Infinitely Recyclable Plastic

Dr. Gary O’Bireck

In an earlier blog, I discussed National Geographic’s new GeoChallenge program, which is designed to make kids and families more aware of the pollution abuses single-use plastics have on our oceans and their aquatic inhabitants. Another step towards reducing this scourge has been invented by a team of chemists at Colorado State University. According to Josh Gabbatiss, Science Correspondent for the Independent, these scientists have invented a plastic polymer material that can be recycled infinitely. Created by Professor Eugene Chen and his team, this new material has many of the same features as everyday plastics, including the strength, durability and heat resistance of which we have become accustomed. However, unlike conventional plastics, this new recyclable polymer can easily be converted back to the molecules that constituted its initial composition. In a process known as chemical recycling, toxic chemicals or intensive lab procedures are not required, which makes complete industrialization quite possible. The widespread implementation of this new infinitely recyclable plastic could therefore help prevent vast amounts of single-use plastic from polluting the environment and ultimately ending up in our oceans and landfill sites.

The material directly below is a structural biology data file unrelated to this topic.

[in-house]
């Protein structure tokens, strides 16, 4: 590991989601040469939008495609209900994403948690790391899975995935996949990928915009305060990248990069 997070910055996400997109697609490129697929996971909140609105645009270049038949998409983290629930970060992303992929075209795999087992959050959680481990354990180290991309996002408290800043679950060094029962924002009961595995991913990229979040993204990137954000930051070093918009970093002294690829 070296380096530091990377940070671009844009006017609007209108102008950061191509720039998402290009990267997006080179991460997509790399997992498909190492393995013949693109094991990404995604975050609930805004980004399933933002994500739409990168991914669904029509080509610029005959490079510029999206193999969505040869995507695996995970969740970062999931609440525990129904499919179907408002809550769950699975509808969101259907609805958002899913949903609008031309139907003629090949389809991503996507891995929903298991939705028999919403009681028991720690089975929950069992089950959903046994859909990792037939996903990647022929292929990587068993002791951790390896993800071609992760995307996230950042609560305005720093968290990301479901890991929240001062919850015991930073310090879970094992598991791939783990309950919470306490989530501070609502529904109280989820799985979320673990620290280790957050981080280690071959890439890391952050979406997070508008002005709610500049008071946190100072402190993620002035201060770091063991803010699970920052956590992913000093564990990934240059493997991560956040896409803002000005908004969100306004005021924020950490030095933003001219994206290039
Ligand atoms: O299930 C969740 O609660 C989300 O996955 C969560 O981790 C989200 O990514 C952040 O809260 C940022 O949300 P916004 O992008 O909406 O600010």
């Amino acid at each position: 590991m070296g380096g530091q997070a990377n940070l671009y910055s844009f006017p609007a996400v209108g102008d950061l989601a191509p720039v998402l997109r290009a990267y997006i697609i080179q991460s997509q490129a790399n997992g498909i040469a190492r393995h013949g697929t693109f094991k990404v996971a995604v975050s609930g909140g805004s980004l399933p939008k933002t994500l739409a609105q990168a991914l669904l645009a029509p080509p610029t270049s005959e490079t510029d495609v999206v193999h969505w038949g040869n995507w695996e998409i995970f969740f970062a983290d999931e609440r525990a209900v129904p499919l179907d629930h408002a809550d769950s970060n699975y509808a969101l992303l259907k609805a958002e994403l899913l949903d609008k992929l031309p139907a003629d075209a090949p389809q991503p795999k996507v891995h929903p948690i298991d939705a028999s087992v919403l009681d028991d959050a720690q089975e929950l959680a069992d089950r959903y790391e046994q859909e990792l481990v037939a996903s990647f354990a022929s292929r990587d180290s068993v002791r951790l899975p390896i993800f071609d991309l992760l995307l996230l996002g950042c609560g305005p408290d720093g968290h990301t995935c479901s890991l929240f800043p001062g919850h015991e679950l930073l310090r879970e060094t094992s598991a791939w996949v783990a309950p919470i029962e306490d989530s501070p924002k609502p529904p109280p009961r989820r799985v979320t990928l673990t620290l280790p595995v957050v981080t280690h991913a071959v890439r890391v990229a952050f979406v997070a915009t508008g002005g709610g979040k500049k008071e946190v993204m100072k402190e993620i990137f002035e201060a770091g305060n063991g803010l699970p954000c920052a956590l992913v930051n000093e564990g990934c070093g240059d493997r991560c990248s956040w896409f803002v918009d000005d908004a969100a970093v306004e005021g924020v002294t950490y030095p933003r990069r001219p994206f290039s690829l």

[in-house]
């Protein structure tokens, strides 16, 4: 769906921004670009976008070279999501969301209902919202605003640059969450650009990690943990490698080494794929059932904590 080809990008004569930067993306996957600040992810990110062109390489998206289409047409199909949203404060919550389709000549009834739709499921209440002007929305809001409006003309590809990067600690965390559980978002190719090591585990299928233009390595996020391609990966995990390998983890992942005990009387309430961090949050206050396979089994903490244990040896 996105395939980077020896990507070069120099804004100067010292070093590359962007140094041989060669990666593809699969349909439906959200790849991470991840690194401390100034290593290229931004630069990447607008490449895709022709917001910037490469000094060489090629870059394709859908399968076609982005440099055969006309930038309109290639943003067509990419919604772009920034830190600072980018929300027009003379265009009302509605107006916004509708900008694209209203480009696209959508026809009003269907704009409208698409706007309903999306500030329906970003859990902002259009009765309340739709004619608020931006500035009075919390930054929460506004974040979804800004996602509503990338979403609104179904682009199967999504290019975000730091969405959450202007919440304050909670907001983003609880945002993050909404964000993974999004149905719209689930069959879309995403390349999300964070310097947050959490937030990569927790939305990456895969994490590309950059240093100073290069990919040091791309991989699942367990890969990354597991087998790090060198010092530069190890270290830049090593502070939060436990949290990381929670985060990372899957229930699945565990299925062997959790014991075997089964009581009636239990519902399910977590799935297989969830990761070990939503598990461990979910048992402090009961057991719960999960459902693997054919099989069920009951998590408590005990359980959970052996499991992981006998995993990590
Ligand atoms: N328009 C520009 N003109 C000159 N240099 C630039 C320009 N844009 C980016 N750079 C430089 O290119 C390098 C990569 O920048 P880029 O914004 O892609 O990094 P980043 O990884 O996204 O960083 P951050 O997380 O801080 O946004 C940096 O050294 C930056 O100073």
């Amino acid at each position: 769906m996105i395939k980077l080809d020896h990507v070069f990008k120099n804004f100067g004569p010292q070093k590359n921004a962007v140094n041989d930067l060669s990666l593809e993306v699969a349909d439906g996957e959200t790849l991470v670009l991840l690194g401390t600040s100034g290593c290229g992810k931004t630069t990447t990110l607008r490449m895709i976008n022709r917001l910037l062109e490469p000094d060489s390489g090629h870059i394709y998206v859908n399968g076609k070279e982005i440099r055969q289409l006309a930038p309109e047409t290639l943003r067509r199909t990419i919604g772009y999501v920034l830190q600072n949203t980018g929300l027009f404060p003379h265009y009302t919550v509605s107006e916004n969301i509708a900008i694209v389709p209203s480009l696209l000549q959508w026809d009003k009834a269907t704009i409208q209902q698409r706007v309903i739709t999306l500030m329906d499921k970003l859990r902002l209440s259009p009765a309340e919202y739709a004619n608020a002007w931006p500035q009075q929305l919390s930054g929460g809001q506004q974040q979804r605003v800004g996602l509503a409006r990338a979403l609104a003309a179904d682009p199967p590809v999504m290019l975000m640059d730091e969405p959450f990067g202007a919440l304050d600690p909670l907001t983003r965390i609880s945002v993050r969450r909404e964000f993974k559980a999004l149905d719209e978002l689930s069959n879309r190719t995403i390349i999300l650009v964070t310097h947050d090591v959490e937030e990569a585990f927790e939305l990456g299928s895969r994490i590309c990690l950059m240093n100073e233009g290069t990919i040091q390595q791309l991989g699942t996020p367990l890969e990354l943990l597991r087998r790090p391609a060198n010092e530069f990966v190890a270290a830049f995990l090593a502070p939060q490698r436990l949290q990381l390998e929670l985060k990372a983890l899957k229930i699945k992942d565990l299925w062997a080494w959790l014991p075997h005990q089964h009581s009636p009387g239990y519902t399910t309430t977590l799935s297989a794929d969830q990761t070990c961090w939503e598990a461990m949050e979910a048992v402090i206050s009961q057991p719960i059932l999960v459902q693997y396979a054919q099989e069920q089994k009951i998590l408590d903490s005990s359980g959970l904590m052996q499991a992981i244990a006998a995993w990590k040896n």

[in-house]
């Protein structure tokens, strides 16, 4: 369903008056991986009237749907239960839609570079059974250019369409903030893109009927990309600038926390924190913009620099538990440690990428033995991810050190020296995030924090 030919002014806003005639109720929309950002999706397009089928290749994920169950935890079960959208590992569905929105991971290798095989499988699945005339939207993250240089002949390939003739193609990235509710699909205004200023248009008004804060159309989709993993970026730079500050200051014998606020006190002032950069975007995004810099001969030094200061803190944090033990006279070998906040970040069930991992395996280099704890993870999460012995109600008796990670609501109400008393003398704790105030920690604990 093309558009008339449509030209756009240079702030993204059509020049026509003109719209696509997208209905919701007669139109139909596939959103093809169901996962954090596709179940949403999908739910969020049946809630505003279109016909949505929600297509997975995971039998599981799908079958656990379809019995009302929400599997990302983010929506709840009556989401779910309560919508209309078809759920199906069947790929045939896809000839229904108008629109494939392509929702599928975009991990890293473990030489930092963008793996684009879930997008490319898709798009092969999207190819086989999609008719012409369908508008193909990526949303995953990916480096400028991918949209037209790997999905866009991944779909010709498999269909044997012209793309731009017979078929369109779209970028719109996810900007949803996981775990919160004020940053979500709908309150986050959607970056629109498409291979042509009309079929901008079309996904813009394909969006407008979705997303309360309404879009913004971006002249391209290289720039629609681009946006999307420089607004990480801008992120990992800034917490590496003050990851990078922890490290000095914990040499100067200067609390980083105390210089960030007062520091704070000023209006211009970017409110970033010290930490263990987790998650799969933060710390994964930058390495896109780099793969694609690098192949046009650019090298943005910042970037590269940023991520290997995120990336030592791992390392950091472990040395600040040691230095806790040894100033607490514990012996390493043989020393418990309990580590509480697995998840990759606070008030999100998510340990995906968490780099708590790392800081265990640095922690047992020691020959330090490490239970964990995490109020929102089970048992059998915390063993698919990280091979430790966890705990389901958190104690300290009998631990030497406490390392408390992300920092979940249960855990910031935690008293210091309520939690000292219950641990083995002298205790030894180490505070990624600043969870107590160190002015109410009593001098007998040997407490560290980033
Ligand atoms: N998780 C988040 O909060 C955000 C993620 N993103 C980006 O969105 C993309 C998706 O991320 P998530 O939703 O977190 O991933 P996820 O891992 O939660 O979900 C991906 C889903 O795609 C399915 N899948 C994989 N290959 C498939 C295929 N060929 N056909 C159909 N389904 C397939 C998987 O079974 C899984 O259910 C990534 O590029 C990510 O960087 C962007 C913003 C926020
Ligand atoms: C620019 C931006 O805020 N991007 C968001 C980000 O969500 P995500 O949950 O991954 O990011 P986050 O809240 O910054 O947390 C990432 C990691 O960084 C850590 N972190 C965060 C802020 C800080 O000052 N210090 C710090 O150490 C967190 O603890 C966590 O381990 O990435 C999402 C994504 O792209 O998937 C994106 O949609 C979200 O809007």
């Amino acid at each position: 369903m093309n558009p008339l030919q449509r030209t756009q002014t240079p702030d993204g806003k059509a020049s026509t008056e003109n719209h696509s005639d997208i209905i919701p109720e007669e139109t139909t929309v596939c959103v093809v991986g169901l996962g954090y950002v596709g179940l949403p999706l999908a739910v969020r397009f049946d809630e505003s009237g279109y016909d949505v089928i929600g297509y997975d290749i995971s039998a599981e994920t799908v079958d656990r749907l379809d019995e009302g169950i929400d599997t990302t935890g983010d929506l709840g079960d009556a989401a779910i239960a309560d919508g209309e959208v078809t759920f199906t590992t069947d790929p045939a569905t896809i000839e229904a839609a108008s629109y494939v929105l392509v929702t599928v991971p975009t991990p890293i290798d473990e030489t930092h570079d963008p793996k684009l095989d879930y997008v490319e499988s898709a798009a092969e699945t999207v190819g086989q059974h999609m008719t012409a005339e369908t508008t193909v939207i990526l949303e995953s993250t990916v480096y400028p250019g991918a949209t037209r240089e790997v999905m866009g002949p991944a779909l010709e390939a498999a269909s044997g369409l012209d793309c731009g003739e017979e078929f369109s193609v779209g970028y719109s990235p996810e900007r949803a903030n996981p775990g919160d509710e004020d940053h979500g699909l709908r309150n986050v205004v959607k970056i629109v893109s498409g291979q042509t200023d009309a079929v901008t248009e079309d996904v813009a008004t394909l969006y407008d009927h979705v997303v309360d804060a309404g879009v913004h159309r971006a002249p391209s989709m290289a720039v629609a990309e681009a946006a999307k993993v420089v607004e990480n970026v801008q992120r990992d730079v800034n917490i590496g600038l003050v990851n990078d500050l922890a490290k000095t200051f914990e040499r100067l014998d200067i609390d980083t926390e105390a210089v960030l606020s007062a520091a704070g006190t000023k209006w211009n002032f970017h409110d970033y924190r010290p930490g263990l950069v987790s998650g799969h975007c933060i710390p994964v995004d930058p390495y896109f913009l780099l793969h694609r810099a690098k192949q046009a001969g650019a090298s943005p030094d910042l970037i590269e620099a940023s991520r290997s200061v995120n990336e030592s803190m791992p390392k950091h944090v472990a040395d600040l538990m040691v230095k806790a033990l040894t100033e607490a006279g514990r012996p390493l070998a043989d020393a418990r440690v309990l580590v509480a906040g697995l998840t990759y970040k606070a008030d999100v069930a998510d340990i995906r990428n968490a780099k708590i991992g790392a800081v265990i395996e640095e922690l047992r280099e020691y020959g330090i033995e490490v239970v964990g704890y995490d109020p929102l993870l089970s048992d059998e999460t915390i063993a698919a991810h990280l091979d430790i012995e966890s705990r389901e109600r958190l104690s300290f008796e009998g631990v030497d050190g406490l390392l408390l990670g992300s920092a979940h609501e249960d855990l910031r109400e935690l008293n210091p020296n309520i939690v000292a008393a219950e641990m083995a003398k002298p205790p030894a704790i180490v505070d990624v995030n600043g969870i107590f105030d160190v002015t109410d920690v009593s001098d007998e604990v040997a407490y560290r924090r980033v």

Experts agree that plastics take hundreds of years to naturally degrade in the environment. As decomposition occurs, smaller and smaller pieces are created that researchers say are routinely ingested by animals. Some environmental professionals have predicted that, at the rate plastics are currently polluting our oceans, by 2050 there will be more plastic in the sea than fish. Some studies claim that tiny fragments of plastic have been documented in Arctic sea ice and fertilizer used on farmland.

Some of the responsibility for this crisis must be placed at the feet of our current recycling system. Quite simply, it is profoundly inadequate. Scientists believe that only approximately five per cent of all manufactured plastic material is recycled. Worse yet, most of these recycled materials are transformed into low-value products that, in turn, are never recycled.

But on the bright side, this innovative recyclable polymer material could allow us to imagine a world where single-use plastics are not thought of as waste, but as a raw material used to produce new plastic.